Q: When the Pens won the Stanley Cup last spring, was there any one person who you were initially happiest for?
A: Not any one person - all the guys that I played with at Wilkes. I'm happy for Conor Sheary, who went from the AHL to playing on the first line of a Cup winner. It's been cool watching the guys' journey.

Q: When you signed with the Rangers (July 2015), you began the season in Hartford. You originally had plans to attend Trinity College (Hartford), to play hockey and baseball. What's your position in baseball?
A: Shortstop and pitcher. It would have been tough to balance all three things (hockey,baseball,school work). I love to play both sports. I'm not sure how I long I would have lasted. It's (Trinity) a great little school. I got to live out my dream in the USHL. It's crazy when you think what could have been.

Q: White Sox or Cubs - favorite team?
A: Neither. I'm a Yankees fan. My dad is from the Bronx. It is a tradition being handed down.

Q: When you're called up to the Rangers, any differences from your tours of duty with Pittsburgh?
A: I had four years in professionally when I went to New York. I had gained more confidence since Pittsburgh. I wasn't starstruck (in the room).  But, the most famous people were those in the stands.

Q: How did you get around Manhattan?
A: I had my car shipped up from Florida. Jayson lives in Fort Lauderdale in the off-season. I made the two-and-a half hour drive from Hartford to New York, and left my car at a hotel's garage close to MSG, and walked. We practiced 45 minutes away from the City. Sometimes I would hop in one of my teammates car, and go with them.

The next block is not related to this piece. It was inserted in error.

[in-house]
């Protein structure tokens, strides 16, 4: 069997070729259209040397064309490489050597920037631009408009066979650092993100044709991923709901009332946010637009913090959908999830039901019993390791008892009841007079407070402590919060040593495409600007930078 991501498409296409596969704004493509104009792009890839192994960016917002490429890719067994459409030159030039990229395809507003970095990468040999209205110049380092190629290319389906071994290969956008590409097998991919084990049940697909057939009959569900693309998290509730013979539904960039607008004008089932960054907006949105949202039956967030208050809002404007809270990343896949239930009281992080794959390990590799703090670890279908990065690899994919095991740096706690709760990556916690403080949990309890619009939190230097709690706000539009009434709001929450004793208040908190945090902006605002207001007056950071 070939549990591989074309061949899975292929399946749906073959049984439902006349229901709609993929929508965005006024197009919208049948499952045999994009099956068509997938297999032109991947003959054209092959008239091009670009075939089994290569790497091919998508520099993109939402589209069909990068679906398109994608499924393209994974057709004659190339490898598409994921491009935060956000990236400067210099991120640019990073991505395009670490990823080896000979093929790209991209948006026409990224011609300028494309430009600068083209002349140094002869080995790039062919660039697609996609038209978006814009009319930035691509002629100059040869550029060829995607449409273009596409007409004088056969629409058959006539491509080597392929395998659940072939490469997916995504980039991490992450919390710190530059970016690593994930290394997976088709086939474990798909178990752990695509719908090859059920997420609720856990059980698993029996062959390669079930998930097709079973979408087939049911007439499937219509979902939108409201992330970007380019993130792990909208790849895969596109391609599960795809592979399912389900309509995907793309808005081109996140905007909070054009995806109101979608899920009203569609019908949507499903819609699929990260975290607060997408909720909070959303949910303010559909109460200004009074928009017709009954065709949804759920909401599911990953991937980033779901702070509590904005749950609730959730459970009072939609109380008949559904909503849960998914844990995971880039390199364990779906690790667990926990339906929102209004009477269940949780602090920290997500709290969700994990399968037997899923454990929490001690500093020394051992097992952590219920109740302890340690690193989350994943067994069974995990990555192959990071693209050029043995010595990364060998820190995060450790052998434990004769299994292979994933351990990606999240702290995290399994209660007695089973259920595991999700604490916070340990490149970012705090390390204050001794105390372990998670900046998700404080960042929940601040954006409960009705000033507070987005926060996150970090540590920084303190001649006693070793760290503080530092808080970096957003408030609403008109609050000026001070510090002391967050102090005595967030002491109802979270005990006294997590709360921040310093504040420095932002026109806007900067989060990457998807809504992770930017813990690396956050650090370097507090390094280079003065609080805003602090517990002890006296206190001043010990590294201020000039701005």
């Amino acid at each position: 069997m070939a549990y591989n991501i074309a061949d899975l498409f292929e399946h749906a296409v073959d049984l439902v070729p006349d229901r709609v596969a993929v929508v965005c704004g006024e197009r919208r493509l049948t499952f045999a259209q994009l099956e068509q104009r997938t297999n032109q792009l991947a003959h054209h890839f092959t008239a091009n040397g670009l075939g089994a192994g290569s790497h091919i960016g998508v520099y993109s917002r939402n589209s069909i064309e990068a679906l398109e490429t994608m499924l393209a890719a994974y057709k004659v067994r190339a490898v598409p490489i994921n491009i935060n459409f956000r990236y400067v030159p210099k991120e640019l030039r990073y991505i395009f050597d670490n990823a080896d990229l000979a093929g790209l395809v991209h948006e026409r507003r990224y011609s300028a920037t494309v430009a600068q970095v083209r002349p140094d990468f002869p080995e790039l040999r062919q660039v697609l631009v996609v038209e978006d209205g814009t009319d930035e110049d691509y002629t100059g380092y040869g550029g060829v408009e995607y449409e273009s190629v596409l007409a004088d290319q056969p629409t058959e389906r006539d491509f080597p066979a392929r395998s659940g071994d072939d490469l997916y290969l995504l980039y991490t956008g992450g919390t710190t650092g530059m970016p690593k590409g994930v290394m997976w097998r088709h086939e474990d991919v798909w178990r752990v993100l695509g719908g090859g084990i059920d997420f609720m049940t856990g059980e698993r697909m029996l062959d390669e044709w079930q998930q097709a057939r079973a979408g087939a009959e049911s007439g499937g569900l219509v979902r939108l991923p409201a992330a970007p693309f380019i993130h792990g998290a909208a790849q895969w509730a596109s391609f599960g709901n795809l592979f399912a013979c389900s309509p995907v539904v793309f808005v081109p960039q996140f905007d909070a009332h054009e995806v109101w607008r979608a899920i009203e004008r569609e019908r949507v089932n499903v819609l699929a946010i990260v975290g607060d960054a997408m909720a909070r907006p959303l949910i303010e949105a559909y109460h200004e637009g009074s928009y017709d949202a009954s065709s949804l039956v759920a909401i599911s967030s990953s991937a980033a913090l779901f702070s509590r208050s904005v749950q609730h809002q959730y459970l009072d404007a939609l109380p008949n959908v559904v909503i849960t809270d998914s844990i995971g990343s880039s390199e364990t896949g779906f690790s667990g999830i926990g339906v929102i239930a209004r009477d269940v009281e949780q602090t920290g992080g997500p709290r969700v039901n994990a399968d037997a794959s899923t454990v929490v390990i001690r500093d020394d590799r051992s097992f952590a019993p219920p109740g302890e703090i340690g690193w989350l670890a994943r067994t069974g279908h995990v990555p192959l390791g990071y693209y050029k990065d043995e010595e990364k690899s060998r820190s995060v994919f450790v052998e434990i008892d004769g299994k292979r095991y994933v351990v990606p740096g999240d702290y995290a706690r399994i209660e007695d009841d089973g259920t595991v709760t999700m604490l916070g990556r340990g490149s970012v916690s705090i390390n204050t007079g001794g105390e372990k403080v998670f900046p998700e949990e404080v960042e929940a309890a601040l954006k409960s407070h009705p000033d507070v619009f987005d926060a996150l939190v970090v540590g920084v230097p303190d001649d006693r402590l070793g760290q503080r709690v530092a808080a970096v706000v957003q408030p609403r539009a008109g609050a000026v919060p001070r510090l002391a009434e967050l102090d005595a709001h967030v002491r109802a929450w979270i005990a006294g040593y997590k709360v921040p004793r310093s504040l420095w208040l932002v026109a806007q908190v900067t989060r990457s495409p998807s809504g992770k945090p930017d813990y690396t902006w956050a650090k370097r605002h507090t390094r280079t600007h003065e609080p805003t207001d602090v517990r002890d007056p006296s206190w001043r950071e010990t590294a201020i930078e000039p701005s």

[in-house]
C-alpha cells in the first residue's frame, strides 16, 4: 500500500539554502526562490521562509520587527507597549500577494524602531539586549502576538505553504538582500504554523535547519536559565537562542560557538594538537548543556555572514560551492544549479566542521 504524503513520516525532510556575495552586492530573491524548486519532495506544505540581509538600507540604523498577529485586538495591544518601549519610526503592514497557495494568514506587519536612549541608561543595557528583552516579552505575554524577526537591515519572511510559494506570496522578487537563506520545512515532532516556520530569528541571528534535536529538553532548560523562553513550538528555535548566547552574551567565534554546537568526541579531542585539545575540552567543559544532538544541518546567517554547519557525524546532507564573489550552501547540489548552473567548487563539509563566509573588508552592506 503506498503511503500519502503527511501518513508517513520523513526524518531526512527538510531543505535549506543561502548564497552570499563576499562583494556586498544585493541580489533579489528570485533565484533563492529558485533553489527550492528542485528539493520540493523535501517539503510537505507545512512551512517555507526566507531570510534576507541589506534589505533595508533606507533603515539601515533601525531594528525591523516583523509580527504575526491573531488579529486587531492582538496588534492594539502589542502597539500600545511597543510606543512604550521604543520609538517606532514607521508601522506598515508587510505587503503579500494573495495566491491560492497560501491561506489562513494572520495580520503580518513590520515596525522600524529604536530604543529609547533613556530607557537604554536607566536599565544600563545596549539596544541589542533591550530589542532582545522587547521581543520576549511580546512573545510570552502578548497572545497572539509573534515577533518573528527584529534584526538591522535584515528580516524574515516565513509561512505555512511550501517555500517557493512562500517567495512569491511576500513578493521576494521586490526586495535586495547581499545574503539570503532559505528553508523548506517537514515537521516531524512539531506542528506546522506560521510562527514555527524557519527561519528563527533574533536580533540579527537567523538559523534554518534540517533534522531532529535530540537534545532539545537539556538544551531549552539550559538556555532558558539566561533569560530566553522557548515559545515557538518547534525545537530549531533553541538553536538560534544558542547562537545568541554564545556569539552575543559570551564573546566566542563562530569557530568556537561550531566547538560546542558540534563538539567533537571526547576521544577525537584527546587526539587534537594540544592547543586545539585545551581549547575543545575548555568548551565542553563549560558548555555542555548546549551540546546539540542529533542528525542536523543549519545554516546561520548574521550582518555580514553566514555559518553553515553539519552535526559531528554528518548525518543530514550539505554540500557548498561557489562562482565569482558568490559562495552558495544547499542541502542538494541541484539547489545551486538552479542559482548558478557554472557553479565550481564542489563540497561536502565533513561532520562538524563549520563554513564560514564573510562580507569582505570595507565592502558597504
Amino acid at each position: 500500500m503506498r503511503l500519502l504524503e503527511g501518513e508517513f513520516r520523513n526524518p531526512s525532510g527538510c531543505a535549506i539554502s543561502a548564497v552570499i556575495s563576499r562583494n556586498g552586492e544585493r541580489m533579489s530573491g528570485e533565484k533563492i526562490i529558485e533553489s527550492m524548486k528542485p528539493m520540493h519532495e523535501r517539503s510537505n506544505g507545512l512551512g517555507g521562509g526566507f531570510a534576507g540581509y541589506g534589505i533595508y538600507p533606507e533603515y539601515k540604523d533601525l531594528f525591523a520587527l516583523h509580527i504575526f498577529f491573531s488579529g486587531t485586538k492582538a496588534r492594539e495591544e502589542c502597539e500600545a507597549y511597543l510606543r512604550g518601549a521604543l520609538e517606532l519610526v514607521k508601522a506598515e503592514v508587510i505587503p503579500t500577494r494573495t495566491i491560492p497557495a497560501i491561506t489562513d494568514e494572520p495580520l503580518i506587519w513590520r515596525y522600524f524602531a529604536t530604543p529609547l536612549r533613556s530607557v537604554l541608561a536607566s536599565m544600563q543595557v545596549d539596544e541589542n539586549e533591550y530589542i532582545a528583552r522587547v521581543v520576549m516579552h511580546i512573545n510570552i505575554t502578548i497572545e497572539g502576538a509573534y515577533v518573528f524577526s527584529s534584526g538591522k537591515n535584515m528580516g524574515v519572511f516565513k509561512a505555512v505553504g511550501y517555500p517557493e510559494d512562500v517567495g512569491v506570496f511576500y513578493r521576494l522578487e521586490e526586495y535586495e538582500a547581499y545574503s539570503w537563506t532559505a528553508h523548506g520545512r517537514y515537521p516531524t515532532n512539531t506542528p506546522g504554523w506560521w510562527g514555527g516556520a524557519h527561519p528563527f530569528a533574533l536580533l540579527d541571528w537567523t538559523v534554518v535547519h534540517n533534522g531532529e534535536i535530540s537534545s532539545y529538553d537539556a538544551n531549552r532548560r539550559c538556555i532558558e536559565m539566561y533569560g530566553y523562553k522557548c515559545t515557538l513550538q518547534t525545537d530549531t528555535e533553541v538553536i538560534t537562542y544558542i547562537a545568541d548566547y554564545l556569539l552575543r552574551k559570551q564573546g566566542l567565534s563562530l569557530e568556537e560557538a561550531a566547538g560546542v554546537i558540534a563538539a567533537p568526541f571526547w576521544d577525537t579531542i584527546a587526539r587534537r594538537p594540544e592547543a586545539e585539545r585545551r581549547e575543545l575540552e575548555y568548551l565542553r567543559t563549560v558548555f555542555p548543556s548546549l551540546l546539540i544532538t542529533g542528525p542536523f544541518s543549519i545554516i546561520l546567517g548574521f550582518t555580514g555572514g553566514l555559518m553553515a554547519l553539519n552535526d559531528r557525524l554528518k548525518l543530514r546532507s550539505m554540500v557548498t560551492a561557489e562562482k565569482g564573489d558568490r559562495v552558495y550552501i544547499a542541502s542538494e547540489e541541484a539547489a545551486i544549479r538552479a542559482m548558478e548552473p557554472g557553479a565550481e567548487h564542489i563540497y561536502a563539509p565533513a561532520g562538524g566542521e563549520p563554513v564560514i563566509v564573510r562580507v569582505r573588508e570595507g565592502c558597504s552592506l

Q: You went to Glenbrook North High School (Northbrook,IL) - the late filmmaker John Hughes shot several movies in your hometown and school (Ferris Bueller's Day Off, Weird Science, Uncle Buck). Thoughts when watching them?
A: You know the scene when Ferris' girlfriend (Sloane) is outside of the school, waiting to be picked up by her grandfather? That's where I went into school. Remember the house where Ferris and Cameron have the car running in reverse? That house is where I grew up.

Q: Your brother Jaycob is skating with the San Diego Gulls this season. Any competition between you two on who gets called up to the NHL this season first?
A: There's always a little brotherly competition (laughs). Obviously, I hope he gets the chance. He had a great season last year. Right now, Anaheim is deep on the back-end.

Q: If you could have dinner with three people - who would they be?
A: Derek Jeter - he was my baseball idol growing up,  Peter Forsberg - my hockey idol, and Drake. I like listening to him.

Q: How do you burn off energy away from hockey?
A: Video games is how how I kill time. I like to play Call of Duty. I put on the mic, and play with my teammates.

Q: What motivates you to keep challenging your body?
A: Every day that I wake up, and I'm not in the NHL and Vancouver. That motivates me during practice, and workouts.

Q: Favorite meal?
A: Italian. Chicken parm. That's my pre-game meal. I get this from my dad's side of the family.

Written by Don Laible